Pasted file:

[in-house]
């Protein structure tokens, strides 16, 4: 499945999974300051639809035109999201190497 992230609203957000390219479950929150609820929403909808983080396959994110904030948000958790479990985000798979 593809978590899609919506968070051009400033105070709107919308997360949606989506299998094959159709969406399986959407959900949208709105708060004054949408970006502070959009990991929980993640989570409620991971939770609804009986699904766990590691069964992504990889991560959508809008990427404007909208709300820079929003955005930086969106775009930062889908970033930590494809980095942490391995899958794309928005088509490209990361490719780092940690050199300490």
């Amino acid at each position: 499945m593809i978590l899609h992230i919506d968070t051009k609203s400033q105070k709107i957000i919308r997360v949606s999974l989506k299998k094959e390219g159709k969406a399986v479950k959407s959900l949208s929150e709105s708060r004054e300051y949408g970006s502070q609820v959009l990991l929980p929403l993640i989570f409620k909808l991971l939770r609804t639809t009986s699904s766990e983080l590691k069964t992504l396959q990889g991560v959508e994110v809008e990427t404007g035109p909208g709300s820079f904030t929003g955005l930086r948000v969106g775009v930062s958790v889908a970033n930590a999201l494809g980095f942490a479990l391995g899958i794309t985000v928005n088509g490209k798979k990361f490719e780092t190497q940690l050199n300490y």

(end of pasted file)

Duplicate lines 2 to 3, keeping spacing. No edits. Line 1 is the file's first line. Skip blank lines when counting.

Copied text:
């Protein structure tokens, strides 16, 4: 499945999974300051639809035109999201190497 992230609203957000390219479950929150609820929403909808983080396959994110904030948000958790479990985000798979 593809978590899609919506968070051009400033105070709107919308997360949606989506299998094959159709969406399986959407959900949208709105708060004054949408970006502070959009990991929980993640989570409620991971939770609804009986699904766990590691069964992504990889991560959508809008990427404007909208709300820079929003955005930086969106775009930062889908970033930590494809980095942490391995899958794309928005088509490209990361490719780092940690050199300490």
């Amino acid at each position: 499945m593809i978590l899609h992230i919506d968070t051009k609203s400033q105070k709107i957000i919308r997360v949606s999974l989506k299998k094959e390219g159709k969406a399986v479950k959407s959900l949208s929150e709105s708060r004054e300051y949408g970006s502070q609820v959009l990991l929980p929403l993640i989570f409620k909808l991971l939770r609804t639809t009986s699904s766990e983080l590691k069964t992504l396959q990889g991560v959508e994110v809008e990427t404007g035109p909208g709300s820079f904030t929003g955005l930086r948000v969106g775009v930062s958790v889908a970033n930590a999201l494809g980095f942490a479990l391995g899958i794309t985000v928005n088509g490209k798979k990361f490719e780092t190497q940690l050199n300490y």